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COP28 And The Fossil Fuel Reality – IMPRI Impact And Policy Research Institute

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COP28 and the Fossil Fuel Reality

TK Arun

The rich world, whose proponents are the most vocally outraged at COP28’s failure to agree to a swift phase-out of fossil fuels, is the biggest user of fossil fuel energy.

The UN climate summit, the 28th edition of the Conference of Parties to the UN Framework Convention on Climate Change marks progress, even if only incremental, in coordinated action to combat climate change. It is to be commended for identifying carbon dioxide removal as a vital tool in the battle to halt and reverse global warming, even if the move faces considerable flak from climate theologists, who see carbon removal as an excuse for inaction on the fossil fuel front, rather than the imperative that it is.

COP28 took place under the presidency of an oil company CEO and in Dubai, United Arab Emirates, a major petrostate. This itself has evoked howls of protest from climate puritans. While for the first time, a climate summit has committed itself to turning away from fossil fuels, the puritans are angry that the phrase used is transitioning away from fossil fuels, instead of phasing out fossil fuels. They are angry that the summit emphasized carbon dioxide removal from the atmosphere, along with wind, solar, nuclear, and hydrogen, as the means to achieve the goal of transitioning away from fossil fuels.

There is considerable hypocrisy around the demand to phase out fossil fuels and blaming petrostates, such as Saudi Arabia and the UAE for, missing consensus on such as phraseology in the meet’s outcome statement. The simple fact is that non-fossil fuel energy accounts for only a fifth of the world’s total energy use. About 80% of the world’s energy is derived from burning oil, gas, their derivatives, coal and lignite.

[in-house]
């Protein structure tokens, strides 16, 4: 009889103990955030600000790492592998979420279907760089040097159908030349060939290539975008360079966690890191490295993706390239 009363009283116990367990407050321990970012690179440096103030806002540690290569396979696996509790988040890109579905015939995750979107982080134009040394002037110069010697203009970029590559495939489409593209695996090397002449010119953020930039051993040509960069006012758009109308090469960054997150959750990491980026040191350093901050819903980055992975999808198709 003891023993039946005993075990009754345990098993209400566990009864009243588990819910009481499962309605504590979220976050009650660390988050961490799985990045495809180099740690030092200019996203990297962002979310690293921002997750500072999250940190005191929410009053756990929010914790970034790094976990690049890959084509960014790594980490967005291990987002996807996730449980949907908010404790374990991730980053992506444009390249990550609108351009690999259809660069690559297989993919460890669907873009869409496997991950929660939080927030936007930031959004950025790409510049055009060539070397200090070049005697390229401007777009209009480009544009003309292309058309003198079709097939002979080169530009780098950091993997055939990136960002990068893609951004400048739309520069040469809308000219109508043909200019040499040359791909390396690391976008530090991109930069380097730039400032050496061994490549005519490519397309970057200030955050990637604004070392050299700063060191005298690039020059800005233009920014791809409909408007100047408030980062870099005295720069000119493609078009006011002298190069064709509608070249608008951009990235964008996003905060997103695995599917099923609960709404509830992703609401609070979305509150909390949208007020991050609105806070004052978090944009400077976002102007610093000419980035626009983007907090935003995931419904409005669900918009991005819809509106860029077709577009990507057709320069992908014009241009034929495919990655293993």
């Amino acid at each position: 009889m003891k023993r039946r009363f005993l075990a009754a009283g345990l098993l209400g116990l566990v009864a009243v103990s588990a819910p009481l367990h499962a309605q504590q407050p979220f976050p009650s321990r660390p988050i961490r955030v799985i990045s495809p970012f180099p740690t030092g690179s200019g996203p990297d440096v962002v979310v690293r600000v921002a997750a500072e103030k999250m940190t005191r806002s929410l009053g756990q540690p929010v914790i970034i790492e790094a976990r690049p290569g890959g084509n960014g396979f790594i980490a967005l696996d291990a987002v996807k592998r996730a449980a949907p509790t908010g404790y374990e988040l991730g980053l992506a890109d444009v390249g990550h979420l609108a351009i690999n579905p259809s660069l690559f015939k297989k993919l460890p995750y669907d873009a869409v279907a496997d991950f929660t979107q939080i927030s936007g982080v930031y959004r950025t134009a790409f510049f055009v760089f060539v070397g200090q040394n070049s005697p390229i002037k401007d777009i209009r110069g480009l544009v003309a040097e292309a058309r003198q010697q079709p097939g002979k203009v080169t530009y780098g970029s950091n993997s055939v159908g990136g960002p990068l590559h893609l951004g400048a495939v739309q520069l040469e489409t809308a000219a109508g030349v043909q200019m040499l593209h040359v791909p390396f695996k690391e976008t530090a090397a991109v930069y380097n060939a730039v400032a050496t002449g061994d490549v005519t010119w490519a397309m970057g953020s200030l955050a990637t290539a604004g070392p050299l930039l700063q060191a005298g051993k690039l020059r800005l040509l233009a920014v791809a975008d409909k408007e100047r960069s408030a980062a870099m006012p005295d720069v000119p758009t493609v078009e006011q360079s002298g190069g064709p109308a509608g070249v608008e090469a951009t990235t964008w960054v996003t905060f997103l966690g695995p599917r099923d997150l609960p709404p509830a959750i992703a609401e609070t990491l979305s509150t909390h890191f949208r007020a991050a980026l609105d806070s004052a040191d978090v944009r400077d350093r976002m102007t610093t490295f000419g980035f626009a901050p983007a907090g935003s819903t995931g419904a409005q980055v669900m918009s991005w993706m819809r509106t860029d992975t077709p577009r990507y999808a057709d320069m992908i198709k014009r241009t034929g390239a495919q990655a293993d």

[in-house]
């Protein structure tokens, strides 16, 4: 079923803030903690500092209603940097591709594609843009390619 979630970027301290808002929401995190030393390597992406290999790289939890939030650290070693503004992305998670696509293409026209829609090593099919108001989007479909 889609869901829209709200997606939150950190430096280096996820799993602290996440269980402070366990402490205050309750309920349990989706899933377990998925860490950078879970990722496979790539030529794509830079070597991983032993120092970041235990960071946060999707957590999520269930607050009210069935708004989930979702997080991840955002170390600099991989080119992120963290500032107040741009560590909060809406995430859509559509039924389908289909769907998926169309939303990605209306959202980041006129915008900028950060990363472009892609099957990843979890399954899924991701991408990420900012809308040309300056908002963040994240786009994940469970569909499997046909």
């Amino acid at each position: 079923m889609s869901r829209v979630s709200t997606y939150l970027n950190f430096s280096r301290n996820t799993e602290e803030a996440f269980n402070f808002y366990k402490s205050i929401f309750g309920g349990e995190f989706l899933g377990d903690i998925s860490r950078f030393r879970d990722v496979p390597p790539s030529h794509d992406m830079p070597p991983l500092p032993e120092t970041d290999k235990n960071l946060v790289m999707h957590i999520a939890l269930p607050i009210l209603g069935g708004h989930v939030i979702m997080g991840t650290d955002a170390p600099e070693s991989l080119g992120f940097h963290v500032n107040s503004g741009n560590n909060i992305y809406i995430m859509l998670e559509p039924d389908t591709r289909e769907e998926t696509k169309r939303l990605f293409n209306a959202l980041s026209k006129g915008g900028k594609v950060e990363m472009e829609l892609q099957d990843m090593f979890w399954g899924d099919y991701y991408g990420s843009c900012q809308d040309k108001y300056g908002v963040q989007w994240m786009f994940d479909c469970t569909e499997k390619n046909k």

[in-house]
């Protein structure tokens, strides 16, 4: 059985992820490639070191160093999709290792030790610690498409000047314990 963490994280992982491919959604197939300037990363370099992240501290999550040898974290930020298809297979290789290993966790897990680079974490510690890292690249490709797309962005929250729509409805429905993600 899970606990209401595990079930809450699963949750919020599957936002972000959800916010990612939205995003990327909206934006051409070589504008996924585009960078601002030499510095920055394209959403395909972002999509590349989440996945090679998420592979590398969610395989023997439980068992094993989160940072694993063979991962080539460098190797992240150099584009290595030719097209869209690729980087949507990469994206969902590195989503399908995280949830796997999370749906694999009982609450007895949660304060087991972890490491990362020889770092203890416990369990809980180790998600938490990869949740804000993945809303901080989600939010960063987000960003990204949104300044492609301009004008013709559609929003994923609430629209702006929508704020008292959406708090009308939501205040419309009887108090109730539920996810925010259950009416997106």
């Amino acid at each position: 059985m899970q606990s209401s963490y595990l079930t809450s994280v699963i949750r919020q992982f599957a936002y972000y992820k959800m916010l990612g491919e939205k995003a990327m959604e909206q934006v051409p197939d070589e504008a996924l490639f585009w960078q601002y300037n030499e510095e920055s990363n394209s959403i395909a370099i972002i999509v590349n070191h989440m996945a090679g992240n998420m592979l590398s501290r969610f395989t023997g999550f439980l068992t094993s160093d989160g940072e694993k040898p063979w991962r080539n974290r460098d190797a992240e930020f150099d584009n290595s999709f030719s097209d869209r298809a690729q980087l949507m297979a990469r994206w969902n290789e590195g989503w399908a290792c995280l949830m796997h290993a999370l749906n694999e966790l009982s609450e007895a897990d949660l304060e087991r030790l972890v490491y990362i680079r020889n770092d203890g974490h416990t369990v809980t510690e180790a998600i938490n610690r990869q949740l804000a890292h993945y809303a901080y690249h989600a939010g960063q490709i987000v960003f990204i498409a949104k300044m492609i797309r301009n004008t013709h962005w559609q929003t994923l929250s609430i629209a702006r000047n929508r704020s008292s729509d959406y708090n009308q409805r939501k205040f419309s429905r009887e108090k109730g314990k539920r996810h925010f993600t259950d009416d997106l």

The rich world, whose proponents are the most vocally outraged at COP28’s failure to agree to a swift phase-out of fossil fuels, is the biggest user of fossil fuel energy. Europe, which considers itself a Green champion, and counts environmentally minded Greens among ruling coalitions on the continent, derives about half its electricity from burning fossil fuels. Germany stooped to burning lignite, the dirtiest form of coal, when it faced crippling energy shortage in the wake of Russia’s invasion of Ukraine and the West’s boycott of Russia’s gas and oil.

Fossil fuels to stay

The simple fact is that until a ready and viable alternative is available, people have to depend on fossil fuels. The rich world grew rich burning fossil fuels. Even today, their lifestyle consumes huge amounts of energy, whose production generates greenhouse gas emissions by the gigatonne. On a consumption basis, North Americans account for 17 tonne of CO2 per head per year. That figure is about 8 tonne for Europeans, 1.5 tonne for South Asians and fewer than one tonne for Africans.

India is doing its level best to increase non-fossil power generation capacity. Last year, China added more renewable power generation capacity than the rest of the world put together. Yet, these countries are being asked to curb their fossil fuel-based power generation, that, too, without any technical or financial assistance on offer to make the transition. This amounts to asking developing countries like India to go slow on the pace of development.

Improving living standards calls for greater use of energy. And that means greater use of fossil fuel energy in the near term. India can choose to switch off fossil fuel-based power plants or continue to grow as vigorously as it can, so as to improve living standards for a billion people living precarious lives. No wonder only the rich world sees virtue in pressing for prompt phase out of fossil fuels.

No running away from fossil fuel